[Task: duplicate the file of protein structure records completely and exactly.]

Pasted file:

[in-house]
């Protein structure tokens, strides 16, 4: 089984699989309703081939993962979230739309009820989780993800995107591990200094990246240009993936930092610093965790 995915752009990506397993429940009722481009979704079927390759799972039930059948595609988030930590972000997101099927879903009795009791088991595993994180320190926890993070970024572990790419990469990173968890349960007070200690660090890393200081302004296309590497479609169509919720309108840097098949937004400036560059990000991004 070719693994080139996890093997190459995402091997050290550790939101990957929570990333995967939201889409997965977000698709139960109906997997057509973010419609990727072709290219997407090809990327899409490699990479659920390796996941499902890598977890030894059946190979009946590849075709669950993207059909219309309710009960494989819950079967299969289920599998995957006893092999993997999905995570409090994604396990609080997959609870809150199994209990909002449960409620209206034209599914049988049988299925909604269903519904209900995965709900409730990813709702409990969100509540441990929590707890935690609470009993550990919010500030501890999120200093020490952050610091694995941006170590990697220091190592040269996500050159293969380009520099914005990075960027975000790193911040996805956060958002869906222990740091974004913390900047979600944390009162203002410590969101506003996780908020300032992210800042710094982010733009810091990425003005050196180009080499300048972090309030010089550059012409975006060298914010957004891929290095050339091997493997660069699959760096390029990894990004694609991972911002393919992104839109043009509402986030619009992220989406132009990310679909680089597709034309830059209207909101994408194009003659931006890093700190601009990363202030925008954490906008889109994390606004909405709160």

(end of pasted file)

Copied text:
[in-house]
């Protein structure tokens, strides 16, 4: 089984699989309703081939993962979230739309009820989780993800995107591990200094990246240009993936930092610093965790 995915752009990506397993429940009722481009979704079927390759799972039930059948595609988030930590972000997101099927879903009795009791088991595993994180320190926890993070970024572990790419990469990173968890349960007070200690660090890393200081302004296309590497479609169509919720309108840097098949937004400036560059990000991004 070719693994080139996890093997190459995402091997050290550790939101990957929570990333995967939201889409997965977000698709139960109906997997057509973010419609990727072709290219997407090809990327899409490699990479659920390796996941499902890598977890030894059946190979009946590849075709669950993207059909219309309710009960494989819950079967299969289920599998995957006893092999993997999905995570409090994604396990609080997959609870809150199994209990909002449960409620209206034209599914049988049988299925909604269903519904209900995965709900409730990813709702409990969100509540441990929590707890935690609470009993550990919010500030501890999120200093020490952050610091694995941006170590990697220091190592040269996500050159293969380009520099914005990075960027975000790193911040996805956060958002869906222990740091974004913390900047979600944390009162203002410590969101506003996780908020300032992210800042710094982010733009810091990425003005050196180009080499300048972090309030010089550059012409975006060298914010957004891929290095050339091997493997660069699959760096390029990894990004694609991972911002393919992104839109043009509402986030619009992220989406132009990310679909680089597709034309830059209207909101994408194009003659931006890093700190601009990363202030925008954490906008889109994390606004909405709160």